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This is a contributing entry for Foggy Bottom Historic District Arts Walking Tour and only appears as part of that tour.Learn More.

At the River Inn hotel, turn left down the alley past the parking area past the hotel's parking area. On your left you'll see the large flower garden mural. The "Garden" is painted on the rear façade of an historic row house at 923 Hughes Mews. It was created as part of the Arts in Foggy Bottom exhibition in 2014. Artist Elizabeth Graeber painted the image freehand using acrylic interior and exterior house paint. The garden mural seems fitting in an alley where there is little soil to plant a real gardens.

Continue past the mural to visit the corner of Hughes Mews, which contains a small and picturesque group of historic alley row houses from the 1880s. The modern square brick house (909 Hughes Mews) replaced a one-story garage in 2002. Note the container garden that surrounds the house and the white sculptures on the roof above the garage door. After you leave the courtyard area, exit Hughes Mews by turning left on Queen Anne's Lane to 26th Street.

Graeber' "Garden" mural is always in bloom

Building, Plant, Sky, Land lot

Graeber's mural (sideview) at the entry to Hughes Mews historic row house area

Plant, Sky, Window, Building

Gardens surround artist J. Ford Huffman's red brick house in Hughes Mews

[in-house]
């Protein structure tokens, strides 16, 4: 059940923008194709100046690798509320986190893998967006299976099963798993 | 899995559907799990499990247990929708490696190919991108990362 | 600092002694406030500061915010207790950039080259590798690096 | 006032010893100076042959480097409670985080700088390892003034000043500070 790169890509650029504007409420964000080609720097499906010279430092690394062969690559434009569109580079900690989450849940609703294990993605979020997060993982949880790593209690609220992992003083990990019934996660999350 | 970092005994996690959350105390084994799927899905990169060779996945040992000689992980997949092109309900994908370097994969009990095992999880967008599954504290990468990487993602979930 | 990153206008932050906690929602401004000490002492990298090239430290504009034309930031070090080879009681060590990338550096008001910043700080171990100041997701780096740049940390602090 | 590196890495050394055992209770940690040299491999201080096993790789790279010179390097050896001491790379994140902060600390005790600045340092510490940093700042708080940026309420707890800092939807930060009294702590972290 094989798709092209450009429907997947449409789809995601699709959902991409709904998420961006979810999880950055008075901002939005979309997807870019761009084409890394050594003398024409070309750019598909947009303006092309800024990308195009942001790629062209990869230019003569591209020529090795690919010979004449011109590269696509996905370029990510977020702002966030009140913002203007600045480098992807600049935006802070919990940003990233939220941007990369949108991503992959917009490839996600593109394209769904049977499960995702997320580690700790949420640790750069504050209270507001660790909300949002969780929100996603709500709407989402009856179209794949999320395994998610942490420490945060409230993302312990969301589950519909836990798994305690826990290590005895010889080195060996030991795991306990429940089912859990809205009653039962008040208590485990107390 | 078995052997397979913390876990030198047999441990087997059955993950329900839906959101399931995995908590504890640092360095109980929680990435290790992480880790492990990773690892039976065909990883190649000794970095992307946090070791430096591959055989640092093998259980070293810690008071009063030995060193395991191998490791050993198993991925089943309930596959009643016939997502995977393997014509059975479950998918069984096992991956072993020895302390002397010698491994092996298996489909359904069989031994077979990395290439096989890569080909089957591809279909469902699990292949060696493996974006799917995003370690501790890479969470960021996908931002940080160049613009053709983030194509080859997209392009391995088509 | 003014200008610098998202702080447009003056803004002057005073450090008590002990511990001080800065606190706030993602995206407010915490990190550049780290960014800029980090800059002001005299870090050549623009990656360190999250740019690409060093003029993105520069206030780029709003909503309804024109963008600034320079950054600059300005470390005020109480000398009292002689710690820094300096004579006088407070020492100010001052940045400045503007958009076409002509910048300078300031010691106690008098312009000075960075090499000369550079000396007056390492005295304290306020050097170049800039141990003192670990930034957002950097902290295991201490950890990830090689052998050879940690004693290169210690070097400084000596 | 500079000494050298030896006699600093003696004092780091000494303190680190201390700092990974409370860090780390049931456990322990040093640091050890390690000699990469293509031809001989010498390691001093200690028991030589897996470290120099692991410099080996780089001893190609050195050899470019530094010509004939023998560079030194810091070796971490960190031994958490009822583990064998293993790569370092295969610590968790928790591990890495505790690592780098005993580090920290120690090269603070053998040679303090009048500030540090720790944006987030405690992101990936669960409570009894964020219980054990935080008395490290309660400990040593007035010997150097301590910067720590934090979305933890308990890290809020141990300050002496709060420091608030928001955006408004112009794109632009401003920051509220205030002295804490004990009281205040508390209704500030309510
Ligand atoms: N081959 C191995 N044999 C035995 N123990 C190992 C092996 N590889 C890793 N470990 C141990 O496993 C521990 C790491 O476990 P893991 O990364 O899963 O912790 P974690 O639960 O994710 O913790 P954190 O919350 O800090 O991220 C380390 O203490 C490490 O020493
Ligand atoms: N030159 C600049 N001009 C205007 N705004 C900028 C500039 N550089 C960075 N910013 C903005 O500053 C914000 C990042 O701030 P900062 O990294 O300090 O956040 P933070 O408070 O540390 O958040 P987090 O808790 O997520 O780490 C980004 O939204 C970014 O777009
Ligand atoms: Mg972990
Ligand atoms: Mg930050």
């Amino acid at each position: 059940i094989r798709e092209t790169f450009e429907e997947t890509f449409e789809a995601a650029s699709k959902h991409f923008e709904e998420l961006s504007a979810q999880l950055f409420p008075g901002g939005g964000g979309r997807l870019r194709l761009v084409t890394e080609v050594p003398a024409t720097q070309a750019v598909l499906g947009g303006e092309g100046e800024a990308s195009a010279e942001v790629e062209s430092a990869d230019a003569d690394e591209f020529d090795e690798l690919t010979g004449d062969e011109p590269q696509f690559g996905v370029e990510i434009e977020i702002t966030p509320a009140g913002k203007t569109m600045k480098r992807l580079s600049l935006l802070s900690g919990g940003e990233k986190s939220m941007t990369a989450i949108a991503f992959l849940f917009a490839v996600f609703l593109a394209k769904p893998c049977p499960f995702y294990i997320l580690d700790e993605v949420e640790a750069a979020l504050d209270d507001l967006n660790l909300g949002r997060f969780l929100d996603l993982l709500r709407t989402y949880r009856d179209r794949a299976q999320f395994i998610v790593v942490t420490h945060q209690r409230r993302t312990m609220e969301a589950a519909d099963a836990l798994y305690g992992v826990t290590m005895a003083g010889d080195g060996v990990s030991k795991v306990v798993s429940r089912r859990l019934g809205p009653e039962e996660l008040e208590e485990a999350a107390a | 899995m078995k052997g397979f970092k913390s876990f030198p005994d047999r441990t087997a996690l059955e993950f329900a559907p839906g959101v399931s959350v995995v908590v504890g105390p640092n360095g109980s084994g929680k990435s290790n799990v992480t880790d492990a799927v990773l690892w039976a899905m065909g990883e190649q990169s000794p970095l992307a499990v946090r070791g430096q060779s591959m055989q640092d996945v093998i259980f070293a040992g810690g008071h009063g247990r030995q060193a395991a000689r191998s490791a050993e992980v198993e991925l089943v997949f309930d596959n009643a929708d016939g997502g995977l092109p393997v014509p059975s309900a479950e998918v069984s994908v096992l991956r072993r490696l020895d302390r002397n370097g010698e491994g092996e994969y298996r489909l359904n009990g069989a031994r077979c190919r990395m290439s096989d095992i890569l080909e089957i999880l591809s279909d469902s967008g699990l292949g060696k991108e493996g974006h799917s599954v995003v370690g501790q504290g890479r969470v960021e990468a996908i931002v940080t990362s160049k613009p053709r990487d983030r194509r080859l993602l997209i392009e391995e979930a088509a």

Plant, Window, Property, Sky

Graeber at work on a wall mural.

Property, Window, Textile, Yellow

Graeber's Lincoln Memorial (just down the road from Foggy Bottom)

Art paint, Building, Paint, Nature

Elizabeth Graeber is an artist and illustrator who lives in Baltimore, Maryland and a graduate of Maryland Institute of Contemporary Art. She draws for books, magazines, shops and personal commissions. Graeber works primarily in watercolor and gouache paint on paper, but also paints interior and exterior murals. She is inspired by color and pattern and enjoys painting a series of things such as birds, books, furniture, plants, matchbooks, and food.

Hughes Mews - originally known as Hughes Court - in the 1890s housed 300 people, as many as resided in one of D.C.’s first alley settlements, nearby Snows Court (its main entrance on the opposite side of 25th Street). Hughes Court shared Snows Court’s bad reputation as being overcrowded, unsanitary, and unsafe. As with Snows Court, that reputation ignored the presence of the alley's low-income, but close-knit and vibrant community.

Elizabeth Graeber, Transformer Flatfile (link below)

Arts in Foggy Bottom, 2014 (link below)

Personal communication

James Borchert, Alley Life in Washington, 1982

Kim Williams, The DC Historic Alley Buildings Survey, D.C. Historic Preservation Office, 2014 

Image Sources(Click to expand)

Foggy Bottom Association, Arts in Foggy Bottom Exhibition, 2014

Vogt/Leone 2021

Leone/Vogt, 2021

Graeber's website (link below)

Graeber's website (link below)